Kitzhaber believes that Oregon's death penalty laws are "compromised and inequitable,"[1] and he favors giving murderers life sentences without possibility for parole. When he first took office in 1995, he pledged not to allow any executions to be administered while he was governor, but during his first term, two prisoners were voluntarily executed. In December 2011, now his third term as governor, Kitzhaber, determined to recommit to his initial pledge, issued an order to delay the execution of twice-convicted murderer Gary Haugen. Haugen rejected the reprieve and brought the matter to court. In August, 2012, Circuit Court Senior Judgepedia:Judge Timothy Alexander ruled that Haugen was not obligated to accept Kitzhaber's pardon, due partially to its impermanence; the reprieve would only remain in effect for as long as Kitzhaber held the office. Oregon has twice outlawed the death penalty twice legalized it, most recently in 1984. In pushing this case, the governor sought to provoke a "public re-evaluation"[1] about the death penalty, which could lead to voters initiating a ballot measure for its repeal, but the case had the unintended consequence of probing the boundaries of the governor's authority. Judge Alexander's ruling lays down limits to the governor's power over the fates of condemned prisoners, limits with which Kitzhaber and his lawyers disagree. The governor is expected to appeal the case to a higher court.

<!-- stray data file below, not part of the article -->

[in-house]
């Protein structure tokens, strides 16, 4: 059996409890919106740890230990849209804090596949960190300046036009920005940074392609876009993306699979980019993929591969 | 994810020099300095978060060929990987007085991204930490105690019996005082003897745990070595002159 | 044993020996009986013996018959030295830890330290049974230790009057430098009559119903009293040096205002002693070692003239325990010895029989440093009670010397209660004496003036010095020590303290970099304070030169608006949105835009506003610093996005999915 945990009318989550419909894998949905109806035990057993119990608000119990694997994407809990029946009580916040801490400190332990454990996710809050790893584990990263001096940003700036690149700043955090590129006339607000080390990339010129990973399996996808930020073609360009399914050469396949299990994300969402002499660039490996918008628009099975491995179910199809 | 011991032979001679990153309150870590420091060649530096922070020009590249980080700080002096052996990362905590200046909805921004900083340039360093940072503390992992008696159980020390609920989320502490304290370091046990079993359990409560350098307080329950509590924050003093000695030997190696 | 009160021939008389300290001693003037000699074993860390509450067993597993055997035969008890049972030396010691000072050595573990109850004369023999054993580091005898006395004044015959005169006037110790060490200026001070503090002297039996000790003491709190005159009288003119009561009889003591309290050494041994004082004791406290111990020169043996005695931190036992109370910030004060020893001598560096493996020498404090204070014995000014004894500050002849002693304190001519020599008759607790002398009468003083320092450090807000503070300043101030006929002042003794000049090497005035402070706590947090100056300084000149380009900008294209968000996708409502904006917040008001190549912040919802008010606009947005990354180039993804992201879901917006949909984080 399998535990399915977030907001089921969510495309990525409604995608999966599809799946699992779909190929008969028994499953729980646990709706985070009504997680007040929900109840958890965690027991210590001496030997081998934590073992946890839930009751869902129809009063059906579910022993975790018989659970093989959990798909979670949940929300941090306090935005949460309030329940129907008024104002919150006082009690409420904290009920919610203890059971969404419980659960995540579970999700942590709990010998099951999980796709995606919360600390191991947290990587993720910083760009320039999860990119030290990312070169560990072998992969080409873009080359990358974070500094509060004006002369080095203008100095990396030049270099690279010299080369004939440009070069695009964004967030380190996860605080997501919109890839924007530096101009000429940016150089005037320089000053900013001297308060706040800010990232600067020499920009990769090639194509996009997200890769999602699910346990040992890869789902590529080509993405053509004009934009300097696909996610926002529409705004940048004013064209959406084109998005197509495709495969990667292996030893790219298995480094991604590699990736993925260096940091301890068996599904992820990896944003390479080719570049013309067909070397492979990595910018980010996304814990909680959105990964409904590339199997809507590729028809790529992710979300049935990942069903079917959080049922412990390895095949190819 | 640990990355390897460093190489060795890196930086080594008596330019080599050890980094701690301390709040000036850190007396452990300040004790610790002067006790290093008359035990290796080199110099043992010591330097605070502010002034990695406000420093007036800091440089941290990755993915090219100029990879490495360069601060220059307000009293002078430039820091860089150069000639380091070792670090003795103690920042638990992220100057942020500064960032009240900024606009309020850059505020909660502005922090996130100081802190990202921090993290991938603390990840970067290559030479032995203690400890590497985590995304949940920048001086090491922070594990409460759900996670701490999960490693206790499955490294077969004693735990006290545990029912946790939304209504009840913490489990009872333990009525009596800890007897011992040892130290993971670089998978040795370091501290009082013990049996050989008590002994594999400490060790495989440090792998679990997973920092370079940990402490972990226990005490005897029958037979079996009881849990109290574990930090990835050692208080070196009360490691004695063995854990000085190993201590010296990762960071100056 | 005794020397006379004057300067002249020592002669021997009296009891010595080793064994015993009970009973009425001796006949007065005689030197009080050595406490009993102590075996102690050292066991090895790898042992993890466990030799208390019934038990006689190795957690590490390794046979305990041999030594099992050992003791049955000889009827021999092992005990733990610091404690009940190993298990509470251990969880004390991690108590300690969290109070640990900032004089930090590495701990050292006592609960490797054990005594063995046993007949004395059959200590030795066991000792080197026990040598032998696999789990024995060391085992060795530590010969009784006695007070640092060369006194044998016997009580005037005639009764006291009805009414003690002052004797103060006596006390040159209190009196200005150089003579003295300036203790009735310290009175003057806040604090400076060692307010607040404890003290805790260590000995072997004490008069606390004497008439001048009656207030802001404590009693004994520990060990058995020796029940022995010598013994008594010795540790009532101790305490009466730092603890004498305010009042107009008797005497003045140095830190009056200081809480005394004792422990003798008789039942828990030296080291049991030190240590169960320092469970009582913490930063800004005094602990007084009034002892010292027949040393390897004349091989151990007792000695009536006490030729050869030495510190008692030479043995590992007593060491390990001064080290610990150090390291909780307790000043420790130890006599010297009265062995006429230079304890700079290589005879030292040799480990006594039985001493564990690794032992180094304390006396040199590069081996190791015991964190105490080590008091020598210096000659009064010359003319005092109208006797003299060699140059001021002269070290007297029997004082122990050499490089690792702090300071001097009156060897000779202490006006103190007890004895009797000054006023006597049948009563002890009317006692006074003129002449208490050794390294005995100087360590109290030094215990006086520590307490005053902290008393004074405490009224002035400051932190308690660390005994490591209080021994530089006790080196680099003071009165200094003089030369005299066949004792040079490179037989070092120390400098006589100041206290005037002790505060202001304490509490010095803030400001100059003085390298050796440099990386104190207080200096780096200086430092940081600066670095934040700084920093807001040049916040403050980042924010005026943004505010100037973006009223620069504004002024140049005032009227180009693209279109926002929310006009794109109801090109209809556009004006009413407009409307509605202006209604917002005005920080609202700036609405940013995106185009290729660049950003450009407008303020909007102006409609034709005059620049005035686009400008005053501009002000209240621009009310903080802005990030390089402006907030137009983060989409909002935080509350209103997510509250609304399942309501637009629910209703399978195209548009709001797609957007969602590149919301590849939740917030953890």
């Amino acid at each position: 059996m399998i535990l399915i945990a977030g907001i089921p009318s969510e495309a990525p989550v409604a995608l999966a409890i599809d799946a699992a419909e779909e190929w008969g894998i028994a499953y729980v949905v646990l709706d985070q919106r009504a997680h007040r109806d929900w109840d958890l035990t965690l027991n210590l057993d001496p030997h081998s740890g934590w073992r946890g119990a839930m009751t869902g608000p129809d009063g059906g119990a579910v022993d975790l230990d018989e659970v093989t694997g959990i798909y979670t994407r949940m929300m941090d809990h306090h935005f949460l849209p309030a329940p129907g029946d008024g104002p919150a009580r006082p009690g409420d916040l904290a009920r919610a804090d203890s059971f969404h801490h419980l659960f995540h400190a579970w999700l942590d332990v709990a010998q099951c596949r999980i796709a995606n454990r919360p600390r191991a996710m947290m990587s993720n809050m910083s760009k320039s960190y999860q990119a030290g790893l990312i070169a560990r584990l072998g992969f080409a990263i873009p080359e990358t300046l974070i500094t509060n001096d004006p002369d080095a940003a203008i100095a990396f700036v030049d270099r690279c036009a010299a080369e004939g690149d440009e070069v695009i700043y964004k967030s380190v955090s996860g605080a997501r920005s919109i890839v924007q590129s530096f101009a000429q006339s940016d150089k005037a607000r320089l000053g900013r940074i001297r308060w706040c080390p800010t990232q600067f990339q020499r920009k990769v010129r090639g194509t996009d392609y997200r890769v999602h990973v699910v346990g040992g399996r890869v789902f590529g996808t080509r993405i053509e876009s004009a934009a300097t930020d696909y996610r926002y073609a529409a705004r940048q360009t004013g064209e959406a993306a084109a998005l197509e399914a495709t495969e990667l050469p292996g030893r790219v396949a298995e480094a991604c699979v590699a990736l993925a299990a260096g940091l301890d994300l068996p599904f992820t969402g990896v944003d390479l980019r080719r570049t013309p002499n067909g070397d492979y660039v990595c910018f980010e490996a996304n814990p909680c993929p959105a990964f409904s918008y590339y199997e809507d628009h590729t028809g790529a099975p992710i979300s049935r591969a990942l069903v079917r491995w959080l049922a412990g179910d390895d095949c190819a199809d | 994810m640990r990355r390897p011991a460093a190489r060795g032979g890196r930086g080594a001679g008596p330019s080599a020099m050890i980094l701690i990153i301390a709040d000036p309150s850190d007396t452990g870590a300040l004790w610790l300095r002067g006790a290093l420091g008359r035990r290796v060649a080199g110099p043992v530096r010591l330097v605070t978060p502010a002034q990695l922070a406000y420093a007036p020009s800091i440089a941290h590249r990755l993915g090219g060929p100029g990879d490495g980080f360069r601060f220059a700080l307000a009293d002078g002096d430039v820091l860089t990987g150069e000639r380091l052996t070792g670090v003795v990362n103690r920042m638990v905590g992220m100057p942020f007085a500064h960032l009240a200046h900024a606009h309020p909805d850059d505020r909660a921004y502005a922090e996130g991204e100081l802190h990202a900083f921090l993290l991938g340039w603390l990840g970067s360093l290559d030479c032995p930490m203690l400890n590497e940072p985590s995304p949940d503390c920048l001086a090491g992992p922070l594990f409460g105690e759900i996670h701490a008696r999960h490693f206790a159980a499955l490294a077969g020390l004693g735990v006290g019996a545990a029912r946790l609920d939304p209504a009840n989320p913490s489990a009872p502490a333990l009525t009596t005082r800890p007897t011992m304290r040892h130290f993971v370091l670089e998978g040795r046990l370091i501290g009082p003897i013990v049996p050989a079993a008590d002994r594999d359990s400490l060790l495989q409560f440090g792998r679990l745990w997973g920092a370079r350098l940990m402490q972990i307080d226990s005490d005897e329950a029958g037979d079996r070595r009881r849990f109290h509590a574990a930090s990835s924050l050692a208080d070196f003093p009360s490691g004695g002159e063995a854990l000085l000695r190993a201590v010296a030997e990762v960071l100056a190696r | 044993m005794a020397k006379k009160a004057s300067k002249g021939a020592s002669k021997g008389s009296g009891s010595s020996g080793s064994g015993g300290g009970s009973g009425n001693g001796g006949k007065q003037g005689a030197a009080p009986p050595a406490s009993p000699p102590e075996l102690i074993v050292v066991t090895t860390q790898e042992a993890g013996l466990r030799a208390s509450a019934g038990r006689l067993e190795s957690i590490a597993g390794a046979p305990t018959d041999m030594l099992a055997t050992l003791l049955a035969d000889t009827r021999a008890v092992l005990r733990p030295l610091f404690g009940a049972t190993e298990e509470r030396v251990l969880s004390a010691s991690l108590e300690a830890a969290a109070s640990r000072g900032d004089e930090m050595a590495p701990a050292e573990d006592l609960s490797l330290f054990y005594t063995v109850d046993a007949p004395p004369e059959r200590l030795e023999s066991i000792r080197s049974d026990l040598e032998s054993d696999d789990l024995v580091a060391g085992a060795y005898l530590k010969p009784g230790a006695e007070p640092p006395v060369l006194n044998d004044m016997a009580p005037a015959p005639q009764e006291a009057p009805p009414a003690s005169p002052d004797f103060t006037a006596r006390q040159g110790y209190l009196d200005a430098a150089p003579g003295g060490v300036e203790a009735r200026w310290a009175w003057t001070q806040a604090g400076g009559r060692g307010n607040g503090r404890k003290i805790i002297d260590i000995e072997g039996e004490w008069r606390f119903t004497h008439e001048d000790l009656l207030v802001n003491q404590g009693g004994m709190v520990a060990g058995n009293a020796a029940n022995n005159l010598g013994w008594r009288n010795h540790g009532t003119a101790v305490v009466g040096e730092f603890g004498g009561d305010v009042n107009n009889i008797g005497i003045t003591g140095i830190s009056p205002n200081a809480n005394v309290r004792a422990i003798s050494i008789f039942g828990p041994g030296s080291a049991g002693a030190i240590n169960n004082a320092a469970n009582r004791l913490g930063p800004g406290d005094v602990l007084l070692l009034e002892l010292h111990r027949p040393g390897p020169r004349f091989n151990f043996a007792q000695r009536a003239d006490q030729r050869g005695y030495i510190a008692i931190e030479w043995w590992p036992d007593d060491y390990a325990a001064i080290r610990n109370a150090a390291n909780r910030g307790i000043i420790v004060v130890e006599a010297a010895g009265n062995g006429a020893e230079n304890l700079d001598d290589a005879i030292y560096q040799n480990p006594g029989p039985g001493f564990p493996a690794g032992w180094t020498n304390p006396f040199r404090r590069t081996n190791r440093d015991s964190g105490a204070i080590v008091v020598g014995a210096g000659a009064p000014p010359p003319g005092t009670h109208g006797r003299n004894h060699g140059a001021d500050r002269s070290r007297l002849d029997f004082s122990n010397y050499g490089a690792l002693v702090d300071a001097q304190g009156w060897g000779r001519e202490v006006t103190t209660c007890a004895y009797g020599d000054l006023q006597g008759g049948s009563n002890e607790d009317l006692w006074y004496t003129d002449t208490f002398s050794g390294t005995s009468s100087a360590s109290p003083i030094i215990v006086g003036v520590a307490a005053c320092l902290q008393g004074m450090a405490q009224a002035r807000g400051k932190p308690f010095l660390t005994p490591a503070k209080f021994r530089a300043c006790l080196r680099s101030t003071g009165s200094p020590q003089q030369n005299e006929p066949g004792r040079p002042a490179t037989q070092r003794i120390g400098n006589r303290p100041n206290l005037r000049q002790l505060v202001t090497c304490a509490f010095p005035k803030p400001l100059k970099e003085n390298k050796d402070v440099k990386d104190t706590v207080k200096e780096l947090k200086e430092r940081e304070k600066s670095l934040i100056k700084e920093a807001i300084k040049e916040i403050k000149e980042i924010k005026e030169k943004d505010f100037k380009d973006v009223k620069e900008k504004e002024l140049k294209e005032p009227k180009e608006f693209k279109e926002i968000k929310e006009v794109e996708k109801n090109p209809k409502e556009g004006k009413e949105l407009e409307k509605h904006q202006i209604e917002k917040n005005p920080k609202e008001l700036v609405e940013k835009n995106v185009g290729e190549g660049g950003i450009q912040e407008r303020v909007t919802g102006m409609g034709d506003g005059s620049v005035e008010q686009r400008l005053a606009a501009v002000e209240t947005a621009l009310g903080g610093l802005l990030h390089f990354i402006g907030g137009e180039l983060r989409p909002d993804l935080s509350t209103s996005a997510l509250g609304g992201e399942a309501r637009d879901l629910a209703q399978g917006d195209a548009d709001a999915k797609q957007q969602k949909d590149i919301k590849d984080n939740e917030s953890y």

Gun control

According to Tim Raphael, Kitzhaber's spokeman, gun control is on the governor's agenda for 2013. "The Governor sees no reason for civilians to have assault weapons – period. He's directed staff to research a range of options for him to consider on firearms regulation, mental health and school safety measures that could be the basis for a comprehensive approach to the problem," Raphael stated.[5]

State Senate (1980-1993(

Following a single term in the lower House, John was elected to the first of what became three Senate terms. During his legislative tenure, he was elected Senate President in 1985 and used his position to draft and pass the Oregon Health Plan.

State House of Representatives (1978-1980)

Kitzhaber made his first bid for elected office in 1978 when he campaigned successfully for a seat on the Oregon House of Representatives.



See also: Oregon gubernatorial election, 2010 and Gubernatorial elections, 2010
  • General Election

Kitzhaber faced Chris Dudley (R), Wes W. Wagner (L), and Gregory E. Kord (C) in the general election on November 2, 2010. [6]

2010 Oregon gubernatorial general election
Party Candidate Vote Percentage
     Democratic Party Approveda John Kitzhaber 49.29%
     Republican Party Chris Dudley 47.76%
     Libertarian Party Wes Wagner 1.31%
     Constitution Party Gregory E. Kord 1.41%
     Other write-ins 0.22%
Total Votes 1,453,548


2010 Race for Governor - Democrat Primary [7]
Candidates Percentage
Bill Bradbury (D) 29.46%
Green check mark.jpg John Kitzhaber (D) 64.78%
Roger Obrist (D) 4.29%
(write-in) 1.47%
Total votes 374,404

Campaign donors

Ballotpedia collects information on campaign donors for each year in which a candidate or incumbent is running for election. The following table offers a breakdown of John Kitzhaber's donors each year.[8] Click [show] for more information.


From 1993 to 2003, Kitzhaber was married to Sharon LaCroix. Their divorce was finalized shortly after the end of his second gubernatorial term. They have one son, Logan.[9]

See also

External links

Suggest a link


Political offices
Preceded by
Ted Kulongoski (D)
Governor of Oregon
Succeeded by
Preceded by
Barbara Roberts
Governor of Oregon
Succeeded by
Ted Kulongoski